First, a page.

Will the F-35 Dominate the Skies?
The F-35 will have a future. A different question is whether the type of warfare embodied in the F-35 will ever become central to U.S. strategic interests. High-intensity combat against a peer competitor opponent, or into the teeth of an advanced anti-access/area denial (A2/AD) system, may not occur within the lifetime of the airframe. But if the opportunity comes to demonstrate the F-35’s quality, the result could very well be magnificent, or magnificently disastrous. Similarly, the F-35B has the potential to be a ‘game changer’ in its own right; the short take-off and vertical landing (STOVL) version of the Lightning II may give several countries the capability to operate a modern, supersonic fighter from small carriers. As the Falklands War demonstrated, even Harriers could pose a significant problem for aggressor air forces seeking to strike deployed naval units.
Even if the F-35 faces problems, they will be in great part covered up by the other advantages that the United States military enjoys:
· Training: Although China’s People's Liberation Army Air Force (PLAAF) and other air forces have undoubtedly increased their ability to recruit and develop human capital, it is unlikely that any country will match the ability of the United States to recruit and train pilots. Great pilots can make up for inferior airframes.
· Reliable Equipment: America’s greatest contribution to military history is, in large part, its logistical genius. Complexity notwithstanding, the F-35 is likely to always have the weapons, spares, maintenance, and aircrew it needs to operate at its maximum effectiveness.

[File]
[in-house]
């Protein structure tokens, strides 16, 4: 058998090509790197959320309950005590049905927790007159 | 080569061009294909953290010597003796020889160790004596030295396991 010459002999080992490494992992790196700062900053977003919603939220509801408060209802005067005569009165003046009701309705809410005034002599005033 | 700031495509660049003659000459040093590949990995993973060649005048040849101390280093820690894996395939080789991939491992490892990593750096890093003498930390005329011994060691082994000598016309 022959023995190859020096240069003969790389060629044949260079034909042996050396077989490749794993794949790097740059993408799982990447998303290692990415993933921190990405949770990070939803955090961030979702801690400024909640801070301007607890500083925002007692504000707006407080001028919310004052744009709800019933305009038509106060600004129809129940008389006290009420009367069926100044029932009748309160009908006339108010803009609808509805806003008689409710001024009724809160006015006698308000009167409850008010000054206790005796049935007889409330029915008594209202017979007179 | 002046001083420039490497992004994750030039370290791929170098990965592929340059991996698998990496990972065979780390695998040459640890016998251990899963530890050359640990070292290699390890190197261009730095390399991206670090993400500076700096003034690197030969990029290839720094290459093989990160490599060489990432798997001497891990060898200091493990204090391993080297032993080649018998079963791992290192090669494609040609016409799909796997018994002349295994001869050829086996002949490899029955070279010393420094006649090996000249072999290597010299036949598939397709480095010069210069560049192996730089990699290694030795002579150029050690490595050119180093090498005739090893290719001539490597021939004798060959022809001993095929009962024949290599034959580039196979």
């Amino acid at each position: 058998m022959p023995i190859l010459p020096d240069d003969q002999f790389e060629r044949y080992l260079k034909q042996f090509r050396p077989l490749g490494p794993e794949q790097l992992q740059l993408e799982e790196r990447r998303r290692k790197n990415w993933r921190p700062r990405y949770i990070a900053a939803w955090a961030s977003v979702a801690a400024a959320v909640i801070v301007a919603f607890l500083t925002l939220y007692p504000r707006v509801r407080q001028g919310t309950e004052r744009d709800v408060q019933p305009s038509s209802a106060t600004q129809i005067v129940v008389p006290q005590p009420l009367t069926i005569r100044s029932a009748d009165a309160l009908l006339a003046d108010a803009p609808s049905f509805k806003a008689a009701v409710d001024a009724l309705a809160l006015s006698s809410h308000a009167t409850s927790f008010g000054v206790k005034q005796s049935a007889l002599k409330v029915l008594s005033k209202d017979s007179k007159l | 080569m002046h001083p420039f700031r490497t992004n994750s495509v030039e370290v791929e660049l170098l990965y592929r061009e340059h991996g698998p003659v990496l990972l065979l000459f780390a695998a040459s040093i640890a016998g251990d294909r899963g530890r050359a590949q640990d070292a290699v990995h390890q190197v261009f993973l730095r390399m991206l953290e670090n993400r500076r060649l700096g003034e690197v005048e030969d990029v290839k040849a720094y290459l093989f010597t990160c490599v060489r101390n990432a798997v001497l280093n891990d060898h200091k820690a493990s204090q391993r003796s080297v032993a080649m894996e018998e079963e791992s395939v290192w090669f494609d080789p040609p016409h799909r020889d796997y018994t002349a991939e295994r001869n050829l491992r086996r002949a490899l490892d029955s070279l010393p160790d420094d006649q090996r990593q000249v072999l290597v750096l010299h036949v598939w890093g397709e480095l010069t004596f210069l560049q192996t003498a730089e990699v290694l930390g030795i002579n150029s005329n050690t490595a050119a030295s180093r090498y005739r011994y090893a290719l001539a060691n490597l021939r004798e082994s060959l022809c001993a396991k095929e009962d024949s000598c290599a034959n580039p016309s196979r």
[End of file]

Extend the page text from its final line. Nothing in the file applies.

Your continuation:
· The Joint Fight: Evaluating the independent contribution of the F-35 will be difficult, because it will always act as part of a team. The F-22, the Long-Range Strike Bomber, the USS Zumwalt (DDG-1000), and numerous other platforms will contribute to winning whatever fight the F-35 becomes engaged in.
· Choosing Our Fight: Finally, the United States enjoys the advantage of almost always being able to choose its fight. If the U.S. military and political leadership really doubt the capacity of the F-35 to win air superiority and strike in hostile conditions, it is unlikely that the F-35 will be asked to do so.
The F-35 Lightning II (or whatever more helpful name is eventually attached to it) will become, along with the Typhoon and the Rafale, the premier fighter fielded by the ‘West’ for the next fifty years. The battle against the F-35, at least in the domestic context, was lost before anyone beyond Lockheed Martin thought about fighting it. We’ll build it, and for better or worse we’ll have to live with it. This is a lesson that Congress and the Pentagon should take to heart when considering the Next-Generation Bomber, the Flight III Arleigh Burke destroyer, and a variety of other major procurement programs. In retrospect, the United States should have hedged by devoting more attention to the F-22 (a position that this author, to his discredit, opposed at the time) or to legacy platforms. But the future of air warfare is hard to predict, and the F-35 may yet do extraordinary things.
Robert Farley is an assistant professor at the Patterson School of Diplomacy and International Commerce. His work includes military doctrine, national security, and maritime affairs. He blogs at Lawyers, Guns and Money and Information Dissemination and The Diplomat. Follow him on Twitter: @drfarls.
Image: U.S. Air Force Flickr.